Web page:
Angelo Maria Ripellino e il ‘suo’ Lènin di Majakovskij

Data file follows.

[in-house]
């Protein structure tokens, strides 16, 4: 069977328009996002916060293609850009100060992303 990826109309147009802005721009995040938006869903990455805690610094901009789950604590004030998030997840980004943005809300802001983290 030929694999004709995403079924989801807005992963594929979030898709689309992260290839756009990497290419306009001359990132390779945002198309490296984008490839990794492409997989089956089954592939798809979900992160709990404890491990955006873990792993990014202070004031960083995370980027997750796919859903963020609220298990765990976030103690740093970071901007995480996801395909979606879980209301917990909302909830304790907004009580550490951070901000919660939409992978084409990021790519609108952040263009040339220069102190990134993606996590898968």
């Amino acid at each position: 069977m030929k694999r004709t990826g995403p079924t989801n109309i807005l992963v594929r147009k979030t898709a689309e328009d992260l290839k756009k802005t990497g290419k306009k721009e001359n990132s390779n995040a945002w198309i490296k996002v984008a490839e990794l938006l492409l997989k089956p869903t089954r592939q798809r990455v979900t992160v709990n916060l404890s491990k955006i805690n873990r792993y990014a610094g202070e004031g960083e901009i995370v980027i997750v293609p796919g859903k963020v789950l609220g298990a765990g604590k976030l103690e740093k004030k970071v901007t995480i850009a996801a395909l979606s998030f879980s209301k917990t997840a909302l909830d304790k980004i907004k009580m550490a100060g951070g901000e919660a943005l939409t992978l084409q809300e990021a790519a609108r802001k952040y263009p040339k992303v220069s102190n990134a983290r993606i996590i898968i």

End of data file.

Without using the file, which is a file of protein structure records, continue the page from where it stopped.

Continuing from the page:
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The article analyses the way Angelo Maria Ripellino translated in 1967 – fifty years after the October Revolution! – Vladimir Mayakovsky’s long poem Lenin for the Turin publishing house Giulio Einaudi. Judging by the words spent by Ripellino in his Preface to the book and in a letter about Lènin he sent to one of the editors of Einaudi, Guido Davico Bonino, the translation appears to be an intriguing example of work carried out not as the personal choice of the translator, but as a gentlemen agreement between him and the publisher (a sort of social’nyj zakaz, a “social commitment” fulfilled by Ripellino, who at that time was known as the best interpreter of Russian poetry of the first part of the 20th century). Despite this unfavourable circumstances and, consequently, a presumable low degree of congeniality between the translator and the translated one, Ripellino’s work is extremely interesting as it reveals an approach to poetic translating that is strikingly different from the masterful versions he made of Boris Pasternak’s (1957), Aleksandr Blok’s (1960) and, later, Velimir Khlebnikov’s (1968) poems, whose literary specificity was conveyed to the Italian reader mainly using a very flexible vers libre. Translating Lenin, instead, Ripellino provided the text with a considerable number of rhymes, assonances, consonances and so forth (although the lexical units chosen for the translation not always match the register of the original). Ripellino took so much care of the formal features of Mayakovsky’s long poem that his translation can actually be considered a verbal product that has more to do with rhetoric than with politics (in a sense, the ideological content partly recedes into the background). In all likelihood, Ripellino thus wanted to draw the attention of the reader to Mayakovsky as a ‘revolutionary poet’ rather than to Mayakovsky as the ‘poet of the Revolution’.